The following query returns documents where the price field contains the given values.

db.inventory.find({"price": { $in: [3, 6]}}).pretty()

Result:

If you want to find documents where the price fields do not contain the given values, use the following query.

db.inventory.find({"price": { $nin: [5.23, 3, 6, 3.59, 4.95]}}).pretty()

Result:

$ne Operator

Find documents where the value of the price field is not equal to 5.23 in the inventory collection.

db.inventory.find({"price": { $ne: 5.23}})

Result:

Logical Operators

MongoDB logical operators can be used to filter data based on given conditions. These operators provide a way to combine multiple conditions. Each operator equates the given condition to a true or false value.

Here are the MongoDB logical operators:

Operator Description
$and Joins two or more queries with a logical AND and returns the documents that match all the conditions.
$or Join two or more queries with a logical OR and return the documents that match either query.
$nor The opposite of the OR operator. The logical NOR operator will join two or more queries and return documents that do not match the given query conditions.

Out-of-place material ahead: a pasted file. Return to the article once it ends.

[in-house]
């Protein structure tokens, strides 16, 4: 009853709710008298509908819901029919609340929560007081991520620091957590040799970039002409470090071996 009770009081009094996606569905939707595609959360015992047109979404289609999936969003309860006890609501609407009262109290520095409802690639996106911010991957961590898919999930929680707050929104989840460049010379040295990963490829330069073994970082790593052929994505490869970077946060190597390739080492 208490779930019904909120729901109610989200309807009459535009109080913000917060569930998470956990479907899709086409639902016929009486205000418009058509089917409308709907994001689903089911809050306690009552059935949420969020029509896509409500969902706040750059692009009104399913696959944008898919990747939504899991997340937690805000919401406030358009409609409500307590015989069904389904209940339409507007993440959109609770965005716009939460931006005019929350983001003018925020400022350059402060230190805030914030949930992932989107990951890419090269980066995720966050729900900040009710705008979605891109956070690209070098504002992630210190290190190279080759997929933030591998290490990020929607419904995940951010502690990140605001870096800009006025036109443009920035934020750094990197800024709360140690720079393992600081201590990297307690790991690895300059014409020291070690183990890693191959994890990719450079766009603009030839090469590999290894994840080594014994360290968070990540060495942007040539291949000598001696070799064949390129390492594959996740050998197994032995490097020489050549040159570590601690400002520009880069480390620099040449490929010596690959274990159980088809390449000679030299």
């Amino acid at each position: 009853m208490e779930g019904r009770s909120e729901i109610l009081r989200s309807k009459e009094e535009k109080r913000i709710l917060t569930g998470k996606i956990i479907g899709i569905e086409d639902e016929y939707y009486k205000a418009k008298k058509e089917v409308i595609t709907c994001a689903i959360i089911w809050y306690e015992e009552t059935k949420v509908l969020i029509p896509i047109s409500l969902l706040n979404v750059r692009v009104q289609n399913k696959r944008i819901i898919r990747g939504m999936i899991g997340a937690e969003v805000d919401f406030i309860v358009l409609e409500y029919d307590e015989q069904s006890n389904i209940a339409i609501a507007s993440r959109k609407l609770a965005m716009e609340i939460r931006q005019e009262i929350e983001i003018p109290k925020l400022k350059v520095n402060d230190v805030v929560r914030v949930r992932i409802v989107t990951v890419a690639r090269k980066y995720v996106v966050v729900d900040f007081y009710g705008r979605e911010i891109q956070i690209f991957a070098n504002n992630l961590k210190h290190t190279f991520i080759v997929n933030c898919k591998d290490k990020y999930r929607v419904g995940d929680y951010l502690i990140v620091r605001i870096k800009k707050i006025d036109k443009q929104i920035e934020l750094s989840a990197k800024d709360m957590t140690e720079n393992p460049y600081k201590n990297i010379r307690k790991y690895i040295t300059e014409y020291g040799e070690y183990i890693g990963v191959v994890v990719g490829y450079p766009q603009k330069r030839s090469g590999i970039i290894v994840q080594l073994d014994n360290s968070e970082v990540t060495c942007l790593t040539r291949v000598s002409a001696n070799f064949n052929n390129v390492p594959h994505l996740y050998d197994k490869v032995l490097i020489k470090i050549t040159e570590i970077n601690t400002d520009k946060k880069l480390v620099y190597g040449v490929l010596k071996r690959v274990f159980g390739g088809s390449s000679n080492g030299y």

$not Returns the documents that do not match the given query expression.

$and Operator

Find documents that match both the following conditions

  • job_role is equal to “Store Associate”
  • emp_age is between 20 and 30
db.employees.find({ $and: [{"job_role": "Store Associate"}, {"emp_age": {$gte: 20, $lte: 30}}]}).pretty()

Result:

$or and $nor Operators

Find documents that match either of the following conditions.

  • job_role is equal to “Senior Cashier” or “Store Manager”
db.employees.find({ $or: [{"job_role": "Senior Cashier"}, {"job_role": "Store Manager"}]}).pretty()

Result:

Find documents that do not match either of the following conditions.

  • job_role is equal to “Senior Cashier” or “Store Manager”
db.employees.find({ $nor: [{"job_role": "Senior Cashier"}, {"job_role": "Store Manager"}]}).pretty()

Result:

$not Operator

Find documents where they do not match the given condition.

  • emp_age is not greater than or equal to 40
db.employees.find({ "emp_age": { $not: { $gte: 40}}})

Result:

Element Operators

The element query operators are used to identify documents using the fields of the document. The table given below lists the current element operators.

Operator Description
$exists Matches documents that have the specified field.
$type Matches documents according to the specified field type. These field types are specified BSON types and can be defined either by type number or alias.

$exists Operator

Find documents where the job_role field exists and equal to “Cashier”.

db.employees.find({ "emp_age": { $exists: true, $gte: 30}}).pretty()

Result:

Find documents with an address field. (As the current dataset does not contain an address field, the output will be null.)